A fascinating and well-argued book that adds a vital, missing component to understanding Churchill. I was not only convinced but delighted at the realism and relevance of their portrayal of Churchill. He emerges as anything but ardently religious, but he was more personally aware of his destiny and more biblically literate and attuned to the Christian worldview and Christian civilization than many Christians today.
The shadow Winston Churchill cast over his family was legendary—even intimidating, especially for his great-grandson. The more Jonathan Sandys researched his great-grandfather’s life, the more he realized that the public story was incomplete. What are we to make of Churchill’s seeming sense of divine destiny—evident as early as his teenage years? What did he believe about God? Were his references to deity and Christianity merely political platitudes, or is it possible that they went deeper than that? And what role did Churchill’s spiritual beliefs play in his leadership on the world stage, especially during the Second World War?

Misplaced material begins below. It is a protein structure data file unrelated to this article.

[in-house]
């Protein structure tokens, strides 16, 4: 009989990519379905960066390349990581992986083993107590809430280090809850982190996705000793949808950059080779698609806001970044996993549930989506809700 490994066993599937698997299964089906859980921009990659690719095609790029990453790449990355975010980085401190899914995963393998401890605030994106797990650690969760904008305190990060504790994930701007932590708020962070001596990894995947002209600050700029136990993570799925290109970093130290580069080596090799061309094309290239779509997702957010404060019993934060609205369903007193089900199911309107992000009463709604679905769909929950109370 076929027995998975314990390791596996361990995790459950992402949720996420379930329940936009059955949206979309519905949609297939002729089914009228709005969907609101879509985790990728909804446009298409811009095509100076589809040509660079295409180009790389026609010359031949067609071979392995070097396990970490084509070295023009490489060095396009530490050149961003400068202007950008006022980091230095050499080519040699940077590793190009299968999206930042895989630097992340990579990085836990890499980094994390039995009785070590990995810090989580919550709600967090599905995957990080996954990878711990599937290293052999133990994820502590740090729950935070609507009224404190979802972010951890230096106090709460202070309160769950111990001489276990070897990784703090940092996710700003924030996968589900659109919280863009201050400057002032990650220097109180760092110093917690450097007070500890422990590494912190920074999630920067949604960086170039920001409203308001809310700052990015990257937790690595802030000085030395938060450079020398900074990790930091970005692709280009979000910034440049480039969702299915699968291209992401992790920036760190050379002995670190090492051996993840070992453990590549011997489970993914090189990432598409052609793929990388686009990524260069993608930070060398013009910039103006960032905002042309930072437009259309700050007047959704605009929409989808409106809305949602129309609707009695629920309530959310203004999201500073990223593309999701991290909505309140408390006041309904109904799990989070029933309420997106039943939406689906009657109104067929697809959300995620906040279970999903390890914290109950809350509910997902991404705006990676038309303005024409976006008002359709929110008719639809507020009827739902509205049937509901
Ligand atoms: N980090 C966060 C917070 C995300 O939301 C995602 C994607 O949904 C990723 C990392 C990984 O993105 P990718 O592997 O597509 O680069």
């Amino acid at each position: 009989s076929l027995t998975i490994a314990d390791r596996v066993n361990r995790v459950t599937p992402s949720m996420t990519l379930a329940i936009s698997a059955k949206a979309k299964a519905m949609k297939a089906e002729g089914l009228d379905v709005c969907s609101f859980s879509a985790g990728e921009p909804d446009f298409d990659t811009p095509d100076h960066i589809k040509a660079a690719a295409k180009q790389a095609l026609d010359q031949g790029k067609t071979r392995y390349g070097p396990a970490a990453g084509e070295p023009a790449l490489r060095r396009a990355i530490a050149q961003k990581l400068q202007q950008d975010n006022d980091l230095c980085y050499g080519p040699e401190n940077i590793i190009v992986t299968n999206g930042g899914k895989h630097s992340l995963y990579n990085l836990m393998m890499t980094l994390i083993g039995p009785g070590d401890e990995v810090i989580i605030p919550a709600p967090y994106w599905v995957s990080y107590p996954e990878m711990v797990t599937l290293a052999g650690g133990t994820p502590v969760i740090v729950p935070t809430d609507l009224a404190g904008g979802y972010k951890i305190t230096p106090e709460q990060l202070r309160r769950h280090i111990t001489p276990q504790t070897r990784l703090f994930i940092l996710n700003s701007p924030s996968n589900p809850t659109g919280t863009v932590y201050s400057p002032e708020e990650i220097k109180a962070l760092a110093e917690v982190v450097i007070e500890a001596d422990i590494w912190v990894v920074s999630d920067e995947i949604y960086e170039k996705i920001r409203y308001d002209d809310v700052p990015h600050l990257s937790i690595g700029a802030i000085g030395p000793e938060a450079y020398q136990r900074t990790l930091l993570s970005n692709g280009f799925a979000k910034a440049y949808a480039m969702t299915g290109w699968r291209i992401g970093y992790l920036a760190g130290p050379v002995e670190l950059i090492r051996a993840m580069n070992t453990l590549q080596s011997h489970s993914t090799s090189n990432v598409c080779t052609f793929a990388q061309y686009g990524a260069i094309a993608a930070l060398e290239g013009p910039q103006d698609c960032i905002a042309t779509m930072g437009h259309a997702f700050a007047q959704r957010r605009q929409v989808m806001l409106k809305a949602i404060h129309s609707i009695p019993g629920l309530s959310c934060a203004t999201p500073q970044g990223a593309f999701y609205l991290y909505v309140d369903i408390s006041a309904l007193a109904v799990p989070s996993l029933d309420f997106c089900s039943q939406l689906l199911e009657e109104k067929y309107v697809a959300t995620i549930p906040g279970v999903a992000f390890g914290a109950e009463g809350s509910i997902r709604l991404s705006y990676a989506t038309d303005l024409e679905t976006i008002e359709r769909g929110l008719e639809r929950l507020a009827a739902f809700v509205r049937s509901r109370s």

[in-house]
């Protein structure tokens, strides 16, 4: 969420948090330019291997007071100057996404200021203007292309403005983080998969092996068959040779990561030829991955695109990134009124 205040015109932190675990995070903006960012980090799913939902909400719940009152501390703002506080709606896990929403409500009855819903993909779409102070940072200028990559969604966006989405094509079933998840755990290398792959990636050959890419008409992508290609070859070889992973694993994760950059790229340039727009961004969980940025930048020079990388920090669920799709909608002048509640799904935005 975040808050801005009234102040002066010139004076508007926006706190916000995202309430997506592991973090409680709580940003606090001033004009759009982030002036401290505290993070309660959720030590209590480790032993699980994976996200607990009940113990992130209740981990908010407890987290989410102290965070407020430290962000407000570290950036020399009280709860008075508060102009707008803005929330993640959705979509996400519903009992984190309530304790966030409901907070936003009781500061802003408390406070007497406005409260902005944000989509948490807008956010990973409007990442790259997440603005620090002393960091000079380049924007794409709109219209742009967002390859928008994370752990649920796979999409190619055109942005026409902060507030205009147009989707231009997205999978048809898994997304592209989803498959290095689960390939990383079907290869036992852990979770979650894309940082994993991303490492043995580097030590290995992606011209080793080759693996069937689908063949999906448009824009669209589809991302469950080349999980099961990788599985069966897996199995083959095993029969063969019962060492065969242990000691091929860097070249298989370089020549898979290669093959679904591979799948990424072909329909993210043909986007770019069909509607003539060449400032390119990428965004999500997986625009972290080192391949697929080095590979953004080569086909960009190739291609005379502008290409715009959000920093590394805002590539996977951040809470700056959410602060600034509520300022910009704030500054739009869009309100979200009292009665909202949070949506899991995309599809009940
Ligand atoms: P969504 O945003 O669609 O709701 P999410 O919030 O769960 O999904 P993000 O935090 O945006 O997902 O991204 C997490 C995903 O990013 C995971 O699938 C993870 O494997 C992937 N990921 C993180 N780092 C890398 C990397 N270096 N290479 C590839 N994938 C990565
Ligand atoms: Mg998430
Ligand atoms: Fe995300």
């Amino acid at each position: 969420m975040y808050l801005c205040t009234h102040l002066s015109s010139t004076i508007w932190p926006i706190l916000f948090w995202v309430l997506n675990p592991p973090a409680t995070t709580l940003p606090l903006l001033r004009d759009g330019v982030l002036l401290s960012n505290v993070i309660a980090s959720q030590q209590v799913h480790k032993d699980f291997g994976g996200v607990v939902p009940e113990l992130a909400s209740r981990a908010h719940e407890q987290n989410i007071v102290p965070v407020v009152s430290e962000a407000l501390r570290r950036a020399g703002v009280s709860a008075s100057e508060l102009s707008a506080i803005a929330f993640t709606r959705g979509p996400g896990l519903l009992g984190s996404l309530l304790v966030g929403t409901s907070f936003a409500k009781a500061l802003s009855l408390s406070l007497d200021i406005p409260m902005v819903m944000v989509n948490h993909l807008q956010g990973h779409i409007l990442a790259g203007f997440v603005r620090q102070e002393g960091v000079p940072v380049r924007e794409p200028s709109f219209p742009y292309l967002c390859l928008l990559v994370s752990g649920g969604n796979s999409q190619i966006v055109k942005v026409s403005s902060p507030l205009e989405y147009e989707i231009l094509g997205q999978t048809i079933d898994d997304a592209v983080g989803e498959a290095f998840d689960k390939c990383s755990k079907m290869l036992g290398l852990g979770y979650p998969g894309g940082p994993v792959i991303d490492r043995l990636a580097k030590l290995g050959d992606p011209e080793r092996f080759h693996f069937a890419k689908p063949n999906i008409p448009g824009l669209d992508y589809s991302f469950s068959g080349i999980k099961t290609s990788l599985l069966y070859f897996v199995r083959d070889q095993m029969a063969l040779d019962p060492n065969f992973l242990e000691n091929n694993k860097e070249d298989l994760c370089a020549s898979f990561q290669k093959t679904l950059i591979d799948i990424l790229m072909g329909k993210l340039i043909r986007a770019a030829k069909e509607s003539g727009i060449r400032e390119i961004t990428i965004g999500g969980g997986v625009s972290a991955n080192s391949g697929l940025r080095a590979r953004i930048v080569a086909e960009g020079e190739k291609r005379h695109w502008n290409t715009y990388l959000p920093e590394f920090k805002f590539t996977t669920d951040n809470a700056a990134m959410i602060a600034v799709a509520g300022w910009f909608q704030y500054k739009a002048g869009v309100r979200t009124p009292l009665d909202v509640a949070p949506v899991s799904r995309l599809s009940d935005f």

Jonathan Sandys and Wallace Henley offer both a fascinating spiritual biography and a new perspective on the personal, political, and spiritual path of one of the twentieth century’s greatest men—as well as lessons from Churchill’s life that illuminate our understanding of the world today.